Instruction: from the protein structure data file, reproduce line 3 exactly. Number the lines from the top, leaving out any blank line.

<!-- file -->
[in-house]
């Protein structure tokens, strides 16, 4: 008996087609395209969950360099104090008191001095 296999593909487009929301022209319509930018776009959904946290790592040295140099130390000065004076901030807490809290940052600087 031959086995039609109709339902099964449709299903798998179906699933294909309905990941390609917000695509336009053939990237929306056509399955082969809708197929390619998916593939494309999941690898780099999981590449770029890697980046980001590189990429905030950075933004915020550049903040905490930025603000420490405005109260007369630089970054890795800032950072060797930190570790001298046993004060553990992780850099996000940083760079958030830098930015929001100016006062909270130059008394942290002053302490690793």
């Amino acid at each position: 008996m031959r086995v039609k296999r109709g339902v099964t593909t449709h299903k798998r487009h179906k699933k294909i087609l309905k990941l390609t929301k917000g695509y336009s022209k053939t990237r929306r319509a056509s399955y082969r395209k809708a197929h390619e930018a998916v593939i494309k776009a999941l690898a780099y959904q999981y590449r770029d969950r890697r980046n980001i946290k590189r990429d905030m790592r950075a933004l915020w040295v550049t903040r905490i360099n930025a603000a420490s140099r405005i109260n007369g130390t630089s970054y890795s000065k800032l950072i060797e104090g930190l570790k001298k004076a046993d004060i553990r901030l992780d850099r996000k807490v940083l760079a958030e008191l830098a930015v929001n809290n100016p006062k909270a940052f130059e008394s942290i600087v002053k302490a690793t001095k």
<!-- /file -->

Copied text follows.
């Amino acid at each position: 008996m031959r086995v039609k296999r109709g339902v099964t593909t449709h299903k798998r487009h179906k699933k294909i087609l309905k990941l390609t929301k917000g695509y336009s022209k053939t990237r929306r319509a056509s399955y082969r395209k809708a197929h390619e930018a998916v593939i494309k776009a999941l690898a780099y959904q999981y590449r770029d969950r890697r980046n980001i946290k590189r990429d905030m790592r950075a933004l915020w040295v550049t903040r905490i360099n930025a603000a420490s140099r405005i109260n007369g130390t630089s970054y890795s000065k800032l950072i060797e104090g930190l570790k001298k004076a046993d004060i553990r901030l992780d850099r996000k807490v940083l760079a958030e008191l830098a930015v929001n809290n100016p006062k909270a940052f130059e008394s942290i600087v002053k302490a690793t001095k």